Road trips are a classic vacation go-to. From the one's you used to take with your family as a kid to movies like National Lampoon's Vacation, road trips seem like an American vacation staple. Just think, you spend a few days in a car with your best friends and you see the wild American countryside, crazy roadside attractions, and plenty of unexpected wonders until you reach your destination. Then you do it all over again on the way back!
So if your student group is thinking about heading off on a road trip, there might be a few things to think about and plan before you go. Such as:
Plan a route/destination - Many who go on road trips plan on being spontaneous, seeing the country on a whim. But...you can save a lot of travel stress, time cooped up in the car, and see more interesting things if you know where to go. You don't have to have every single stop planned out, just a general idea. Sites like Roadtrippers and OnTheWay help with planning routes or you can always go old fashioned with a paper map and a marker. In the days of GPS and smart phones, though, it's super easy to find your way again once you get lost - provided you aren't in the middle of nowhere without a signal.
Have a budget in mind - Budgets are key to any form of travel. You need to know how much you can spend and who pays for what. This will determine how far you can go on your trip, if you can drive from one end of the country to the other or just to the nearest city and back. Go even deeper and figure how much gas it will take to get to your destination and back, add in a little more for unexpected detours, and calculate the average cost of gas for the trip. Also, if you have several people in the car, make a plan of how you're going to split the gas bill, snacks, etc. This will help alleviate tensions when it comes time to pay.
Don't splurge - Road trips aren't notorious for fine dining establishments. Usually, when you're road tripping, you're looking for quick, cheap eats on the go. I'm not saying don't eat well, by all means be healthy, but don't spend your whole budget on a fancy French restaurant. If you have the means, go to the grocery store and fill up a cooler with fruits and vegetables, make restaurant stops at Denny's or Taco Bell (though they aren't healthy, they're cheap), and share meals with friends to cut on costs.
Check the car before you go - Many people forgo this little piece of advice but it's seriously important. Check your car's fluids, the tires, and the windshield wipers before you get caught on the road with a problem. Fill up the tank the night before to save time, always keep an emergency car kit where it's accessible, and if you're traveling in the winter, keep a change of warm clothes and blankets. Jumper cables and a jack are also recommended for anyone with a car, really, but are particularly important for those who are going to be driving away from familiar territory.
...Also, car insurance. Make sure you have coverage for your friends to drive your car. Most insurances have policies where non-insured drivers can be covered up to a certain limit if they're in an accident, God forbid. Just check with your insurance provider beforehand and see who will be allowed to drive.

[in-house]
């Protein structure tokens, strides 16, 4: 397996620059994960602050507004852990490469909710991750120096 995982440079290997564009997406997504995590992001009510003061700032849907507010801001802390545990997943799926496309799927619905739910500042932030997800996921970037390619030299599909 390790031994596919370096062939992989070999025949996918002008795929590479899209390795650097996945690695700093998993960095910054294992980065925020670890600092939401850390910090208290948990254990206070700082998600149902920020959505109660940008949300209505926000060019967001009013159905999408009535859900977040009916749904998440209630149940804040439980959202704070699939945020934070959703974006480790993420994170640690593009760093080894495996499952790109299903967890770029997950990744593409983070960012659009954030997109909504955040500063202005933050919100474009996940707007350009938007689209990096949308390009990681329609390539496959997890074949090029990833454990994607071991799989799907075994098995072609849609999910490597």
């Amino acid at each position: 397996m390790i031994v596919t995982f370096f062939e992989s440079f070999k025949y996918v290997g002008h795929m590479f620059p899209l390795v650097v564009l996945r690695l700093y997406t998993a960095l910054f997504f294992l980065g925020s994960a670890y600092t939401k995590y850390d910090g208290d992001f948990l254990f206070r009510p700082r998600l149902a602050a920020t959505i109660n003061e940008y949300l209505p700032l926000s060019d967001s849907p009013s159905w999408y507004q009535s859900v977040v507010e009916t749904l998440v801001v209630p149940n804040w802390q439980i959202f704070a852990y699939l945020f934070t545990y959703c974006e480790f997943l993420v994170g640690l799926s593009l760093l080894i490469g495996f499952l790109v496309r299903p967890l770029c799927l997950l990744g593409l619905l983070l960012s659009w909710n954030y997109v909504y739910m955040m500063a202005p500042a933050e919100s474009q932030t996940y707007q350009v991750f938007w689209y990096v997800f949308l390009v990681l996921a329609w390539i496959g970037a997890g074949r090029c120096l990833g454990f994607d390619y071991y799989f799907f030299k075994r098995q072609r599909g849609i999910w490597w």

Double check your packing - Each man for himself, right? Before you go, make sure you have all of your essentials so you don't have to run out and buy more the first night. Consolidate your bags and take only what you need. Don't pile in three suitcases per person or you won't have any room in the backseat and it'll be a pain dragging those in to the hotel every night. You can use smart packing techniques to make traveling easier, such as packing the clothes you'll need first (like pajamas and the next day's wear) at the top so you don't have to dig.
Have fun while driving - This could mean anything from the I Spy game to a marathon of Iggy Azalea on your iPod. Keep yourself and everyone in the car entertained on the trip, especially the driver, and it'll make the whole thing go a lot smoother. You don't have to plan out a bunch of road games, just have a general idea in mind when you settle into the car. Or you can divide and conquer, having every passenger come up with an activity in turn.
...If there are young kids traveling on your road trip, make sure they're occupied with something like coloring, video games, a movie, anything to keep their minds off the fact that they've been in a car for eight hours.
Make a driving schedule - This will cut down on animosities when you're cooped up. Not everyone enjoys driving so it really sucks to be the person stuck with a five hundred mile stretch and no break. You can rotate drivers by distance or by time or whatever you all agree is fair, just don't stick someone with the whole trip just because they own the car.
Remember that road trips can be very challenging but they're certainly rewarding. Spending time in close quarters with your friends can bond you even further, just don't give in to the tensions of long distance car travel. Make frequent stops, and whenever you see something interesting, go see it. Don't be driving straight past Mount Rushmore just because you're on a schedule. Road trips are great fun, so plan one for you and your student group!